‘Little India’: Diverging Destinies in Heritage Spaces , pp. 8 of 10

Destinies: Divergent or Shared?

Robert D. Putnam’s work on ethnic diversity, honoured by the 2006 Skytte Prize committee, traces its substantial and continued increase across virtually all modern societies. Putnam sees increased immigration and diversity as inevitable and while initially testing of social solidarity, over the longer run it has desirable outcomes in the construction of new, more encompassing identities. The challenge for modern, diversifying societies is to create a new, broader sense of “we” (Putnam 2007, p. 139). In Singapore the colonial city was built up by immigrants who, following independence, were defined according to the carefully managed ethnic balance and social mosaic CMIO model which disciplined and managed differences in the pursuit of the common goals of economic growth, public education, healthcare, housing and national security. In Singapore the “we” was thus framed by the CMIO model and the official if understated policy of maintaining the ethnic Chinese proportion of the home population at a constant 75%; with “them” being the tightly regulated flow of foreign workers who were contracted to perform in a segmented labour market differentiated between an highly educated and highly skilled “expatriate talent” sector and a semi- or unskilled “foreign worker” group designated for the dirty, difficult and dangerous jobs (3‘Ds’). Such official bureaucratic demarcation thus contrived and effectively masked an inequity of economic, social and personal dignities and destinies that have distanced citizens from transients.

As Singapore has imported the global problem of inequity through its segmented labour market, the city-state has also become one of the most unequal of countries. Epidemiologists Richard Wilkinson and Kate Pickett (2010) make the case that “more equal” members of the world’s richest group of countries perform much better than their “less equal” counterparts on a wide range of social and economic indicators. Within the “rich-group”, Singapore has a 2009 Gini coefficient score of 42.5, whereby the richest 20% of households command nine times the wealth of the poorest 20% (2010, p. 15), more disturbingly this inequity is combined with the second highest levels of incarceration (after the USA) and the second lowest levels of ‘trust’ (after Portugal) (2010, p. 148). The palpable gap between “we” and “them” is one that needs to be addressed in the “new normal” era of low fertility, ageing population, rising inequality and an increasingly visible population of hitherto marginalised workers. Can the PAP government embrace the Brave New World of contemporary reality or will they revert back to the “old abnormal” (Low & Vadaketh 2014, p. 5)?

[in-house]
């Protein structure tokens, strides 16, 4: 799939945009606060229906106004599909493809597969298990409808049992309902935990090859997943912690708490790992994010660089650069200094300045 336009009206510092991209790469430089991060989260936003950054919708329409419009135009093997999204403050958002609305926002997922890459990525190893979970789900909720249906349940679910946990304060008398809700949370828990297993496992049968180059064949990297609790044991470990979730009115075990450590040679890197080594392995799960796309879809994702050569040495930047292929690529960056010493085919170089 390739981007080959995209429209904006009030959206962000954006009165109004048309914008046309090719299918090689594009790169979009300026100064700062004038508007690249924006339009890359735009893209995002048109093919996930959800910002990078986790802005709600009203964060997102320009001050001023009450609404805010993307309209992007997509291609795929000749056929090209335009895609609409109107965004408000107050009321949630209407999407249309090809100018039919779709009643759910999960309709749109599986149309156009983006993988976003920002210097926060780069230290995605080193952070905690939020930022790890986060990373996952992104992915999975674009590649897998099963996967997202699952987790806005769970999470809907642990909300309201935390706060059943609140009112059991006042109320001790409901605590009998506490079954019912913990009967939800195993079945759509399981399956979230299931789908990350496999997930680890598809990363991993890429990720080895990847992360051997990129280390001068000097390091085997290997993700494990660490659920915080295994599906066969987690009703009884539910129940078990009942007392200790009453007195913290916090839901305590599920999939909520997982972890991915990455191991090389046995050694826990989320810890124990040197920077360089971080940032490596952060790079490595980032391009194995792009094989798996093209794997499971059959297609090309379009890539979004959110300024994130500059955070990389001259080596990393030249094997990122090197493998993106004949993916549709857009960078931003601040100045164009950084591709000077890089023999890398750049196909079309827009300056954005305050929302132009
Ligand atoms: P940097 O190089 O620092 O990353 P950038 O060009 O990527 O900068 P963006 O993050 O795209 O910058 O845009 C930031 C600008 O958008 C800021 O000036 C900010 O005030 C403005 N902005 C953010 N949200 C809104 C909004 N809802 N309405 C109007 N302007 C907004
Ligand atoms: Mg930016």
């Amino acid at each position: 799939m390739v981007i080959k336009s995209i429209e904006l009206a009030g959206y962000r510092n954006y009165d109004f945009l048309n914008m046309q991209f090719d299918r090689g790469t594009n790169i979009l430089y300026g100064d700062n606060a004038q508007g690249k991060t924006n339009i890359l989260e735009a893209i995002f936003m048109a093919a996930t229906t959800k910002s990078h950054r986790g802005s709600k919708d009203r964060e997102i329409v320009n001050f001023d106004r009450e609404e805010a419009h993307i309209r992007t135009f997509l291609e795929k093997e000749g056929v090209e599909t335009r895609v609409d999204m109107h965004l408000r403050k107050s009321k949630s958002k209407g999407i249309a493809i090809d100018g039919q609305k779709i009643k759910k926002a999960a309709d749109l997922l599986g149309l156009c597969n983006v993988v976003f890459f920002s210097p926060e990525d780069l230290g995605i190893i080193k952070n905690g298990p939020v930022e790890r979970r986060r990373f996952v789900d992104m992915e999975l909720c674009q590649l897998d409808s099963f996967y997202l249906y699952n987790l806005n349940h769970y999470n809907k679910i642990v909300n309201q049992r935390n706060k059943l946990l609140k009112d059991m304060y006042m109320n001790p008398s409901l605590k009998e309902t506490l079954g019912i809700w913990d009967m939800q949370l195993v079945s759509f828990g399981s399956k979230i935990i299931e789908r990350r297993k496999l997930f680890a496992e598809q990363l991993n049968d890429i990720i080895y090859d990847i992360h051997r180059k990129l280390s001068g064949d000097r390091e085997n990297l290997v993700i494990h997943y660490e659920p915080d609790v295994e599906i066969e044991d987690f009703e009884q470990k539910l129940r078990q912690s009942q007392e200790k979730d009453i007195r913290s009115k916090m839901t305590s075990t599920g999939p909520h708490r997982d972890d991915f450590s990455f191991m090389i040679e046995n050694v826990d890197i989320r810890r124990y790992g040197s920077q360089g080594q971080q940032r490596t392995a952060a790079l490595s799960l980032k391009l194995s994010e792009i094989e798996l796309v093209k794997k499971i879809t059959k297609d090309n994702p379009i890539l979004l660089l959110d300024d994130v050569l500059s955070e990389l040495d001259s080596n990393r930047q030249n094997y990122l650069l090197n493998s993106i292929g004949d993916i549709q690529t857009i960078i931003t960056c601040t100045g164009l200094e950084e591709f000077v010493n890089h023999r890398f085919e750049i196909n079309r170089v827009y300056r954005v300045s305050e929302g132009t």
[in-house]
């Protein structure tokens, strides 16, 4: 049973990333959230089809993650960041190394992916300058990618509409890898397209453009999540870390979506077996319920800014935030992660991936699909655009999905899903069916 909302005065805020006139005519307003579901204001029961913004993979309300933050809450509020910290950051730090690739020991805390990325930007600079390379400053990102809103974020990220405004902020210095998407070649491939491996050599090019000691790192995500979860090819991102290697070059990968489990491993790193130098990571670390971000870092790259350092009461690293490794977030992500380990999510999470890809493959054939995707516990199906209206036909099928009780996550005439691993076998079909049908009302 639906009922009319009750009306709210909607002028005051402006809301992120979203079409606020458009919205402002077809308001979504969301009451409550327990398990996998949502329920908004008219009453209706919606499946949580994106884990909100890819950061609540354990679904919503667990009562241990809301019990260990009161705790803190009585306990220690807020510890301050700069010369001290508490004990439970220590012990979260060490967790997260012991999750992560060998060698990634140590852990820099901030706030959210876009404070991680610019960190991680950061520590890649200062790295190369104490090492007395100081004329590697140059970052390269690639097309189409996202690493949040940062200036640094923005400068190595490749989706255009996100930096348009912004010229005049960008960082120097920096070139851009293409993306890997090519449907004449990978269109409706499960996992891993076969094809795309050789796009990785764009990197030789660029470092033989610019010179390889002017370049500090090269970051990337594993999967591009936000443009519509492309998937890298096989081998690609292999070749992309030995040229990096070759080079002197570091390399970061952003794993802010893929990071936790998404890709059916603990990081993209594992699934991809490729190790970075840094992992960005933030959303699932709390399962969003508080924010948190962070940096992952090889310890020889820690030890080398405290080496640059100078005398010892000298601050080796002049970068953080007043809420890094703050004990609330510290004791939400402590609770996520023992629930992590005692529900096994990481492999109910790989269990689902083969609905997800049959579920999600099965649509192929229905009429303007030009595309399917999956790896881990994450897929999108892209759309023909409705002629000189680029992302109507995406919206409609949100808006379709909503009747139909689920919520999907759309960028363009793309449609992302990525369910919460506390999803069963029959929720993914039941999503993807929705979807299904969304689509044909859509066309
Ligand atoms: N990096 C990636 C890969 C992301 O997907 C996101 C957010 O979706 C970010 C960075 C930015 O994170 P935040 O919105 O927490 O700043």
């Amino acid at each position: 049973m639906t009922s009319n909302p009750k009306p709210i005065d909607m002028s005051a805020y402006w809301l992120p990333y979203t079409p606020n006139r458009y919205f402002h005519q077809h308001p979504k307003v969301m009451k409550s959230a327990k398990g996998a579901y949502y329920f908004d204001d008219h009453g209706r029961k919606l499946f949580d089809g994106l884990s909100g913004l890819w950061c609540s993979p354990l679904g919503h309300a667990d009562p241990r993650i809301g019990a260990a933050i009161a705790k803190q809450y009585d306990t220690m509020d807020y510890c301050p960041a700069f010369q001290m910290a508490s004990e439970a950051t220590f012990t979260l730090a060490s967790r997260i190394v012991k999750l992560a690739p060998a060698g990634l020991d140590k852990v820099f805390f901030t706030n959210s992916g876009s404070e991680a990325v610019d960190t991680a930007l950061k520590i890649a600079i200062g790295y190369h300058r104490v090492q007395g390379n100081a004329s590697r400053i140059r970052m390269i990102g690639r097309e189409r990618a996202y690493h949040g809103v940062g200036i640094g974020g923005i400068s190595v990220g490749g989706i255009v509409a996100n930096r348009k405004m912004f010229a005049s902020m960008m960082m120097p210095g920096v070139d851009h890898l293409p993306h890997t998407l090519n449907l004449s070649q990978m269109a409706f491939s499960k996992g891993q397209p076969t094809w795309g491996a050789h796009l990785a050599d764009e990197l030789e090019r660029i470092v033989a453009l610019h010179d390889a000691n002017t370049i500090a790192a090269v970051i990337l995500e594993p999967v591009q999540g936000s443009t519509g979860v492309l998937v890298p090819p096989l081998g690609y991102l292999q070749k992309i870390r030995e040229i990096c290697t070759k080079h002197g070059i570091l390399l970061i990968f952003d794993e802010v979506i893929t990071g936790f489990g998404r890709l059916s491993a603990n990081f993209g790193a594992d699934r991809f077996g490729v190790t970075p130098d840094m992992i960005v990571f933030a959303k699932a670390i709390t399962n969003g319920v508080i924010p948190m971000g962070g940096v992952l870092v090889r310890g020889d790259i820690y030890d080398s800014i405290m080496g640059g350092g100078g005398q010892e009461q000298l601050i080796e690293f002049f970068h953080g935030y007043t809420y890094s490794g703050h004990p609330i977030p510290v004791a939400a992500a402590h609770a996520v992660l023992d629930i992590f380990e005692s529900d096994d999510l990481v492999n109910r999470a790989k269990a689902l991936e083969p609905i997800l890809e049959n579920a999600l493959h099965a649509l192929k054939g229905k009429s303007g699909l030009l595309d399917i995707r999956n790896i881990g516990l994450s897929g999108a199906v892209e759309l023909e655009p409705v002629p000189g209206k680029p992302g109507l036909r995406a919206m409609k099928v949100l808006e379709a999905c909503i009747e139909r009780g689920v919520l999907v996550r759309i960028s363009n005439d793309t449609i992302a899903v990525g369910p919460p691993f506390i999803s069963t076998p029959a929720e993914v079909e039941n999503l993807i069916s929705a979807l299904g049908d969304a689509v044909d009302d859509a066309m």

An Inspiring Quote

"[Open-mindedness] includes an active desire to listen to more sides than one; to give heed to facts from whatever source they come; to give full attention to alternative possibilities; to recognize the possibility of error even in the beliefs that are dearest to us."

~ John Dewey, How We Think

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